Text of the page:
OwnerRez and the Power of Happiness

*This article is sponsored content from Paul Waldschmidt, CEO of OwnerRez*

 

Here at OwnerRez, our roots are from the homeowner side of the hosting world, so we’ve had a reputation in the past as a product that isn’t built for large PMs.

Over time as word spread, larger PMs began noticing our featureset and started reaching out. In almost every case, there’s a common exclamation-point moment where each PM, after attending a webinar or talking to our Customer Success team, realizes that OwnerRez is far more robust and flexible than the system they were using previously. They can do things now that they couldn’t do before. If they could do it before, they can now do it easier or faster. Our workflow is more complete. Our team is more engaged.

In a different publication, I was interviewed about the “power of parameterization” —a phrase we use here at OwnerRez to describe our thought process and build style. We’re an engineer-led company so speed and flexibility are at the heart of everything we do. Parameterization is how we extend that flexibility while maintaining an intuitive user experience.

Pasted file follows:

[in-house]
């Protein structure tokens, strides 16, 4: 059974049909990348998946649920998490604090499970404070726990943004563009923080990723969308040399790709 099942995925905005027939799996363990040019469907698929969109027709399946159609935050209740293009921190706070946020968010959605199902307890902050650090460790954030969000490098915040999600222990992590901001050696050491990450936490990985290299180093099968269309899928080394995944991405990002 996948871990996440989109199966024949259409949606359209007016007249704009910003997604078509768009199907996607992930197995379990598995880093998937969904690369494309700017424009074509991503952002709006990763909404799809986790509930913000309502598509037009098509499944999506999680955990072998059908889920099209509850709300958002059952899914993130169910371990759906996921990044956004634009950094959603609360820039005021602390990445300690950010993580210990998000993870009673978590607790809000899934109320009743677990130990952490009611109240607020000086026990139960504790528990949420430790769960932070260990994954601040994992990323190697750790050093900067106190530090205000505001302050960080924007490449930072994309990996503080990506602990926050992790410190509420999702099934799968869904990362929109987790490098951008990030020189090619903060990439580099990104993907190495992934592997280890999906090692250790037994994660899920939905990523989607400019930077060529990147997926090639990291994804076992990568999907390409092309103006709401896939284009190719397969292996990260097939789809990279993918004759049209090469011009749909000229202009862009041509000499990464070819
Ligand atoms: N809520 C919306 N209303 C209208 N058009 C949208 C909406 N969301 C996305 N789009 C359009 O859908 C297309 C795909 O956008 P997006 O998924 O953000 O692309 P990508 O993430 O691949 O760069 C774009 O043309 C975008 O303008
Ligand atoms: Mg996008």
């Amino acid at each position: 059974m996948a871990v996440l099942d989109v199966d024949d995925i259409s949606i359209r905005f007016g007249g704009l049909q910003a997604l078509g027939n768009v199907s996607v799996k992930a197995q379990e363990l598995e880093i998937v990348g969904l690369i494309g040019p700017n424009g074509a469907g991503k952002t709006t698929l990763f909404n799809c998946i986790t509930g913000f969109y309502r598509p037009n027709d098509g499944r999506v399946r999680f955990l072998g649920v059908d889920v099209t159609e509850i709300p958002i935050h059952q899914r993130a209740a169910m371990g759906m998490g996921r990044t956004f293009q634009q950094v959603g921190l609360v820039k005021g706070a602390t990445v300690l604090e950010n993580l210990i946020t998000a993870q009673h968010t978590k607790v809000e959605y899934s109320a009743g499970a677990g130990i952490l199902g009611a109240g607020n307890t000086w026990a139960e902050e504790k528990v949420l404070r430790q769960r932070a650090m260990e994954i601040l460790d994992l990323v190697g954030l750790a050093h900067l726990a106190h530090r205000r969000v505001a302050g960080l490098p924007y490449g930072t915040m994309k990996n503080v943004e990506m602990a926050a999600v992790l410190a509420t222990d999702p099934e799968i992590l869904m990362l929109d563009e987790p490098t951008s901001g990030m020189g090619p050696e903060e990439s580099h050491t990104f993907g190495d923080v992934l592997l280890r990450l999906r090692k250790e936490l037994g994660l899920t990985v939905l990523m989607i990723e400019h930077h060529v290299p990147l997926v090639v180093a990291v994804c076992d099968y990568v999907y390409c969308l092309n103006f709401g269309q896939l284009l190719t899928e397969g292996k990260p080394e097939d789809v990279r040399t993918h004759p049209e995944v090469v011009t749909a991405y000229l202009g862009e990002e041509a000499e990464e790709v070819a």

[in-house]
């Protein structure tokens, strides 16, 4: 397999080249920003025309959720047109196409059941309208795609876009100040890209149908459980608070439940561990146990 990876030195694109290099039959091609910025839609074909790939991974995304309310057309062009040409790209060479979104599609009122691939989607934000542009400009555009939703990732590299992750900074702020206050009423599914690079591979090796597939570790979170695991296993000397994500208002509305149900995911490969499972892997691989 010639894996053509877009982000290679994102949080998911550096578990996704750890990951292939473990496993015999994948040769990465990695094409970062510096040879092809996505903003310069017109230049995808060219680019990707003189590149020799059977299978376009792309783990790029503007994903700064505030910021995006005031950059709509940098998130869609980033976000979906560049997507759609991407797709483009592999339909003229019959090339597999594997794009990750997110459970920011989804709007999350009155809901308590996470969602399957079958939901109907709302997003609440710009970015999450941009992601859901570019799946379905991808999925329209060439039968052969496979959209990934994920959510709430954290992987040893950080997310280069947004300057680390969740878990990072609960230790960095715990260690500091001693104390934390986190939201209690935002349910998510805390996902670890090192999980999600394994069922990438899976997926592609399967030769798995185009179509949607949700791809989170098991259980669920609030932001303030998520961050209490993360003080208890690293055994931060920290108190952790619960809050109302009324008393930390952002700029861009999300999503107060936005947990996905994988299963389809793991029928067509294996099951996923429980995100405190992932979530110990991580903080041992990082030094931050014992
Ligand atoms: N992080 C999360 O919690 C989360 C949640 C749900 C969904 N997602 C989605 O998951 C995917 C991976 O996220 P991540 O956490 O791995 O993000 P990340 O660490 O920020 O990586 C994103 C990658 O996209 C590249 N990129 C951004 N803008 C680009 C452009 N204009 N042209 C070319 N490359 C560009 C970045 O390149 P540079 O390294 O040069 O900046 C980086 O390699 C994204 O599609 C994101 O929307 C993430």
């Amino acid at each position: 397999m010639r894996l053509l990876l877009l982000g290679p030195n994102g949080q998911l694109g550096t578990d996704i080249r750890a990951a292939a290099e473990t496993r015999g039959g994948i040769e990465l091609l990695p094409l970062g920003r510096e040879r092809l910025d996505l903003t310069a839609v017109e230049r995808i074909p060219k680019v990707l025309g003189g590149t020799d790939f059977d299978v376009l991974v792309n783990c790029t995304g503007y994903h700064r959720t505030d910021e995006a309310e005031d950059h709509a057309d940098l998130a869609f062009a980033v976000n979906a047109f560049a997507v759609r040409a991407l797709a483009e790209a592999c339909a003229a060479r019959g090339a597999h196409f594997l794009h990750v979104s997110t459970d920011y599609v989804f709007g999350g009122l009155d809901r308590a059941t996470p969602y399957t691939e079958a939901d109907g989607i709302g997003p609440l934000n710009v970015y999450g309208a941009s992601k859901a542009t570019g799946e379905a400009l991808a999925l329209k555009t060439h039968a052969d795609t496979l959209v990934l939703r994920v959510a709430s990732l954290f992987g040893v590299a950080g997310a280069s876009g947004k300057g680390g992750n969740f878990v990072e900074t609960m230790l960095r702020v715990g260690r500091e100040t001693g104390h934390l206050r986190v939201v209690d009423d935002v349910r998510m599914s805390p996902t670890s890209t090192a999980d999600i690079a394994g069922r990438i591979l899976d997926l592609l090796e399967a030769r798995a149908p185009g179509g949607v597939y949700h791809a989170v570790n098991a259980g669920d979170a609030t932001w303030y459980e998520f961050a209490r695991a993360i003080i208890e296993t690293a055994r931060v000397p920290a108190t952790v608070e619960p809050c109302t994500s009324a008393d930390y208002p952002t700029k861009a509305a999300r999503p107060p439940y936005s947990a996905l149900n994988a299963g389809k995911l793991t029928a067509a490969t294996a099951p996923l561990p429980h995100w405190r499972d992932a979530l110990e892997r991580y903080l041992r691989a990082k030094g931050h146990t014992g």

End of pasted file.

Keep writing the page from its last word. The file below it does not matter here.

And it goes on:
But parameterization is not really the root cause of OwnerRez’s growth and success. We tout the benefits of being an engineer-led company, but that too is not the root cause. Neither is having a lot of support videos or webinars.

The root cause of OwnerRez’s success is our commitment to “create happiness.”

The dearly-missed Tony Hsieh, founder of Zappos and a tech visionary, was widely known for his work in building thriving startups. His book Delivering Happiness was a New York Times bestseller and detailed the benefits of happy customers, a focus on company culture and helping employees grow and thrive personally. He famously paid $2,000 to brand-new employees to quit—no one ever did. While Zappos technically sells shoes, the company’s real product is finding and delivering happiness.

OwnerRez was in its early days when Tony’s book came out. In those days, we developed OwnerRez to manage our own properties and provide tools for a small circle of friends. As we began accepting customers, our approach with each customer was modeled after Tony’s philosophy—create happiness above all else. In the years that followed, we built up the team and our approach with team members was the same—create happiness in the team. As we worked to develop partnerships and integrations, we worked to create happiness with the partnership. As a rule, we don’t just build integrations to simply check them off a list. The partnership needs to mean something and be complete for our users.

Creating happiness sounds silly and imprecise, but in fact, it’s exactly the opposite. It takes a lot of hard work over a long period of time to pull off. When a partner uses our API to create an app for mutual users, we test that app ourselves and point out problems before approving it. While the partner isn’t happy to do more work up front, everyone ends up much happier in the end—our customers, our fearless support team and even the partners themselves.